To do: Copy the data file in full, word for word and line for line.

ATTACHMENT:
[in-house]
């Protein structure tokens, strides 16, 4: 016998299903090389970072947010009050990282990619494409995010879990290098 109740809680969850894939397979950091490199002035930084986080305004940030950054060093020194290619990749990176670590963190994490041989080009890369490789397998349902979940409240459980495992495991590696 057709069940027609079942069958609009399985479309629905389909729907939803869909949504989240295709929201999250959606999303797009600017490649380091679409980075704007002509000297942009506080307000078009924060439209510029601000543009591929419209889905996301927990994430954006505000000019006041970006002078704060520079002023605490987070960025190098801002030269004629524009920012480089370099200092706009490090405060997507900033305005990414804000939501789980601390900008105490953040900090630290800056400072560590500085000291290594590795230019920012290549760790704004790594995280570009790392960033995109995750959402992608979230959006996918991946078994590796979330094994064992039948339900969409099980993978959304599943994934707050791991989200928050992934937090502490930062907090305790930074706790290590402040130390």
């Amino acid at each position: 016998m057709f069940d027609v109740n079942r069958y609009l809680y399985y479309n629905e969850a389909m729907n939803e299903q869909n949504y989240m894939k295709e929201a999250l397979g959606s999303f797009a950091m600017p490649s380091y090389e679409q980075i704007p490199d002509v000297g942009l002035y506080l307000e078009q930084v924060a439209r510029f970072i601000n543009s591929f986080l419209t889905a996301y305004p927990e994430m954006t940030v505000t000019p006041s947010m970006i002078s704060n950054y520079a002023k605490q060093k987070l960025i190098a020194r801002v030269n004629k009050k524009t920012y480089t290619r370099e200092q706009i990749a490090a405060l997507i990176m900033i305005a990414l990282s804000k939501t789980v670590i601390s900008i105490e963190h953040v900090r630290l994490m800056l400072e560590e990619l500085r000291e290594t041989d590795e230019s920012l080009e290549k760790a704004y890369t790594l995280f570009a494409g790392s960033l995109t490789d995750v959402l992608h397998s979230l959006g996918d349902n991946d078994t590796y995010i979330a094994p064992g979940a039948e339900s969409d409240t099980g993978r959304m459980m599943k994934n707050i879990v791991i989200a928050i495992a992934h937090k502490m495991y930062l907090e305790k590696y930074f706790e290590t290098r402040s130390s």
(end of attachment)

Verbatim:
[in-house]
């Protein structure tokens, strides 16, 4: 016998299903090389970072947010009050990282990619494409995010879990290098 109740809680969850894939397979950091490199002035930084986080305004940030950054060093020194290619990749990176670590963190994490041989080009890369490789397998349902979940409240459980495992495991590696 057709069940027609079942069958609009399985479309629905389909729907939803869909949504989240295709929201999250959606999303797009600017490649380091679409980075704007002509000297942009506080307000078009924060439209510029601000543009591929419209889905996301927990994430954006505000000019006041970006002078704060520079002023605490987070960025190098801002030269004629524009920012480089370099200092706009490090405060997507900033305005990414804000939501789980601390900008105490953040900090630290800056400072560590500085000291290594590795230019920012290549760790704004790594995280570009790392960033995109995750959402992608979230959006996918991946078994590796979330094994064992039948339900969409099980993978959304599943994934707050791991989200928050992934937090502490930062907090305790930074706790290590402040130390």
């Amino acid at each position: 016998m057709f069940d027609v109740n079942r069958y609009l809680y399985y479309n629905e969850a389909m729907n939803e299903q869909n949504y989240m894939k295709e929201a999250l397979g959606s999303f797009a950091m600017p490649s380091y090389e679409q980075i704007p490199d002509v000297g942009l002035y506080l307000e078009q930084v924060a439209r510029f970072i601000n543009s591929f986080l419209t889905a996301y305004p927990e994430m954006t940030v505000t000019p006041s947010m970006i002078s704060n950054y520079a002023k605490q060093k987070l960025i190098a020194r801002v030269n004629k009050k524009t920012y480089t290619r370099e200092q706009i990749a490090a405060l997507i990176m900033i305005a990414l990282s804000k939501t789980v670590i601390s900008i105490e963190h953040v900090r630290l994490m800056l400072e560590e990619l500085r000291e290594t041989d590795e230019s920012l080009e290549k760790a704004y890369t790594l995280f570009a494409g790392s960033l995109t490789d995750v959402l992608h397998s979230l959006g996918d349902n991946d078994t590796y995010i979330a094994p064992g979940a039948e339900s969409d409240t099980g993978r959304m459980m599943k994934n707050i879990v791991i989200a928050i495992a992934h937090k502490m495991y930062l907090e305790k590696y930074f706790e290590t290098r402040s130390s």